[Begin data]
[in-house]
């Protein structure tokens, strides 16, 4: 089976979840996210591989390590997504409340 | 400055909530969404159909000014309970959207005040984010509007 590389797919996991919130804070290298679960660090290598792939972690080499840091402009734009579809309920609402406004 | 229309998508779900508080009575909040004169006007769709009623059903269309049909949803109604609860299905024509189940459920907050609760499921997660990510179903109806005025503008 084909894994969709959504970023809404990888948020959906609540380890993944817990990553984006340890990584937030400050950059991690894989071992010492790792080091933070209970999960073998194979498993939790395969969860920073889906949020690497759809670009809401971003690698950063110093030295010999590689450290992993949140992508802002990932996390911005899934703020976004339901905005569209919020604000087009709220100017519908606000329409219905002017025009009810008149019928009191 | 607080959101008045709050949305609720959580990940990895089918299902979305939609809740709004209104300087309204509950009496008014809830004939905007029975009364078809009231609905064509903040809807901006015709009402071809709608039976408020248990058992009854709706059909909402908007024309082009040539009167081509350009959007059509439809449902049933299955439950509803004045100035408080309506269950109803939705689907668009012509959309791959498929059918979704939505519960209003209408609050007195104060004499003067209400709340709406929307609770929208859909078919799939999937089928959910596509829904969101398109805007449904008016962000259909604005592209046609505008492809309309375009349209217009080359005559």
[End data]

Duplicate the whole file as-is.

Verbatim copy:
[in-house]
């Protein structure tokens, strides 16, 4: 089976979840996210591989390590997504409340 | 400055909530969404159909000014309970959207005040984010509007 590389797919996991919130804070290298679960660090290598792939972690080499840091402009734009579809309920609402406004 | 229309998508779900508080009575909040004169006007769709009623059903269309049909949803109604609860299905024509189940459920907050609760499921997660990510179903109806005025503008 084909894994969709959504970023809404990888948020959906609540380890993944817990990553984006340890990584937030400050950059991690894989071992010492790792080091933070209970999960073998194979498993939790395969969860920073889906949020690497759809670009809401971003690698950063110093030295010999590689450290992993949140992508802002990932996390911005899934703020976004339901905005569209919020604000087009709220100017519908606000329409219905002017025009009810008149019928009191 | 607080959101008045709050949305609720959580990940990895089918299902979305939609809740709004209104300087309204509950009496008014809830004939905007029975009364078809009231609905064509903040809807901006015709009402071809709608039976408020248990058992009854709706059909909402908007024309082009040539009167081509350009959007059509439809449902049933299955439950509803004045100035408080309506269950109803939705689907668009012509959309791959498929059918979704939505519960209003209408609050007195104060004499003067209400709340709406929307609770929208859909078919799939999937089928959910596509829904969101398109805007449904008016962000259909604005592209046609505008492809309309375009349209217009080359005559």